The first coordination meeting with the partner cities was held in Paris on 19-20 December 2017. The cities presented their local actions for the prevention of radicalisation and their needs for creating local communication strategies on the prevention of extremism. They also exchanged on the project’s objectives and activities.

A one-day training was given on developing local counter- and alternative narrative with experts of RAN, the Institute for Strategic Dialogue, and the Quebec institute for the prevention of radicalisation leading to violence.

The conclusion of this first meeting was that the partners’ main objective is to develop alternative speech to extremist propaganda that promote positive identity and thus encourages engagement, but on a non-violent basis.

Furthermore, workshops enabled participants to determine the profile of their target audiences and identify the resources they have as well as potential hurdles. The main challenges they identified are:

> To be able to rely on some elements of diagnostic in order to identify as best as possible their target audience;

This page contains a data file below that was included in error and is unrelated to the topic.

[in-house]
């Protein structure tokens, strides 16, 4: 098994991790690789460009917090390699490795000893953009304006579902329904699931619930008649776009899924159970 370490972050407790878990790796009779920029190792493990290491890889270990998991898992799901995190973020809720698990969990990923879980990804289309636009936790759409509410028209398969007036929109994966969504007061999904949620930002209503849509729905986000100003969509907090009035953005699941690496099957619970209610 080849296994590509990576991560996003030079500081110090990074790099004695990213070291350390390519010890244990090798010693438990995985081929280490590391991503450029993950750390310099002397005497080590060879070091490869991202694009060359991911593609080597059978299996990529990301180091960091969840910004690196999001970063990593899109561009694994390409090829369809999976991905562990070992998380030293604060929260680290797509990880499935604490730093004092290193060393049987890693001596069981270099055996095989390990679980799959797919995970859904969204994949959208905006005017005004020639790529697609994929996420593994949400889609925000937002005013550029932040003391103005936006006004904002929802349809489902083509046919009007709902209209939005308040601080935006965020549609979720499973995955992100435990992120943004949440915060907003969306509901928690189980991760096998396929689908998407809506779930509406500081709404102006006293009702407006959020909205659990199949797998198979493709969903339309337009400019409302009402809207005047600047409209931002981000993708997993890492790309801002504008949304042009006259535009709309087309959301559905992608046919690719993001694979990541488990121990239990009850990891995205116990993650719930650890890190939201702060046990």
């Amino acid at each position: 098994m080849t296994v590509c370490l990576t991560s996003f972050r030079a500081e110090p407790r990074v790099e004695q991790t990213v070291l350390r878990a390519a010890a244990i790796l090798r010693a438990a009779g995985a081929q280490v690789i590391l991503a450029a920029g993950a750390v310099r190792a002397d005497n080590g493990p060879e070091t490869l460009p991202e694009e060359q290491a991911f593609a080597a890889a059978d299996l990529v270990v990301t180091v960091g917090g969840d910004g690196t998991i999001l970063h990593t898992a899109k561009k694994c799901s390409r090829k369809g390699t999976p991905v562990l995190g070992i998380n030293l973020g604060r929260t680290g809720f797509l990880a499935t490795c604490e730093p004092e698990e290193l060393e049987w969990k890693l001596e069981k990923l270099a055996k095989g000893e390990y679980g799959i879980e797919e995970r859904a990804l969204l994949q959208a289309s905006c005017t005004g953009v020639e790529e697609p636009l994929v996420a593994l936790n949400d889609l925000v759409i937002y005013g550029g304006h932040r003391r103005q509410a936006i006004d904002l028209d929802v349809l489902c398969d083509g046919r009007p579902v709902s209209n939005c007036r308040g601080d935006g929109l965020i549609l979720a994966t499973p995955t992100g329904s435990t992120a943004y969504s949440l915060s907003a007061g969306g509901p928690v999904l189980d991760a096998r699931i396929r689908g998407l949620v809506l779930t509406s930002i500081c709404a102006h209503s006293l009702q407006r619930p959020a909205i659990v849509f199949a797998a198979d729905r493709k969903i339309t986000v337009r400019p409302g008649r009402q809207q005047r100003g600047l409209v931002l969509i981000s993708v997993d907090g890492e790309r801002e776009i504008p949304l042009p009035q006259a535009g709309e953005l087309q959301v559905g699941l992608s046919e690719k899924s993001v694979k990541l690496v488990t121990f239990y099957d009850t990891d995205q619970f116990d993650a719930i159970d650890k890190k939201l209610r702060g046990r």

> To mobilise a large partnership of local actors, in particular professionals working with young people who may hesitate to work on the issue of radicalisation because their perceive it as stigmatising;
> To strengthen the knowledge and skills of local actors on how young people use social media and how the latter can be used as prevention tools;
> To develop a methodology for measuring the impact of the campaigns on the target groups.

The project’s next activities, in particular on-site trainings, will take place in the first quarter of 2018 and will aim at strengthening the capacities of local actors to overcome these challenges and helping them mobilise relevant actors for the creation of their campaign.